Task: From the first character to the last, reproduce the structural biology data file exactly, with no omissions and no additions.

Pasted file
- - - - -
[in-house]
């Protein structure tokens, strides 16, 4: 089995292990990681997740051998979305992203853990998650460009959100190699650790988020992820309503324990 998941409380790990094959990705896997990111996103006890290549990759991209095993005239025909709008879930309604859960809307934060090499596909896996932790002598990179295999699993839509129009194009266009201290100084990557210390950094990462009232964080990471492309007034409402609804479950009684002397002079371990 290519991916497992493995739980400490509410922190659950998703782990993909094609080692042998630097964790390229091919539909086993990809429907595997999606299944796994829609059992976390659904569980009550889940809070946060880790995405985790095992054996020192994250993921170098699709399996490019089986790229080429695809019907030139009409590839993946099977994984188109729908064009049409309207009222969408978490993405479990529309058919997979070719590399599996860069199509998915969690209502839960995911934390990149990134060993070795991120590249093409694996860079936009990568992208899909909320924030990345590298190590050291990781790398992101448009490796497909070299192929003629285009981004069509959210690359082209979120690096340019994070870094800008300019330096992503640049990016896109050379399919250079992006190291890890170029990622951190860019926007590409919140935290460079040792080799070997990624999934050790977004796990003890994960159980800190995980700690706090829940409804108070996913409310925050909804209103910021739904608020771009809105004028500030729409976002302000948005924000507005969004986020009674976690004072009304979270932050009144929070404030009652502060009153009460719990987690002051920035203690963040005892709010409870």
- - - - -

[in-house]
């Protein structure tokens, strides 16, 4: 089995292990990681997740051998979305992203853990998650460009959100190699650790988020992820309503324990 998941409380790990094959990705896997990111996103006890290549990759991209095993005239025909709008879930309604859960809307934060090499596909896996932790002598990179295999699993839509129009194009266009201290100084990557210390950094990462009232964080990471492309007034409402609804479950009684002397002079371990 290519991916497992493995739980400490509410922190659950998703782990993909094609080692042998630097964790390229091919539909086993990809429907595997999606299944796994829609059992976390659904569980009550889940809070946060880790995405985790095992054996020192994250993921170098699709399996490019089986790229080429695809019907030139009409590839993946099977994984188109729908064009049409309207009222969408978490993405479990529309058919997979070719590399599996860069199509998915969690209502839960995911934390990149990134060993070795991120590249093409694996860079936009990568992208899909909320924030990345590298190590050291990781790398992101448009490796497909070299192929003629285009981004069509959210690359082209979120690096340019994070870094800008300019330096992503640049990016896109050379399919250079992006190291890890170029990622951190860019926007590409919140935290460079040792080799070997990624999934050790977004796990003890994960159980800190995980700690706090829940409804108070996913409310925050909804209103910021739904608020771009809105004028500030729409976002302000948005924000507005969004986020009674976690004072009304979270932050009144929070404030009652502060009153009460719990987690002051920035203690963040005892709010409870």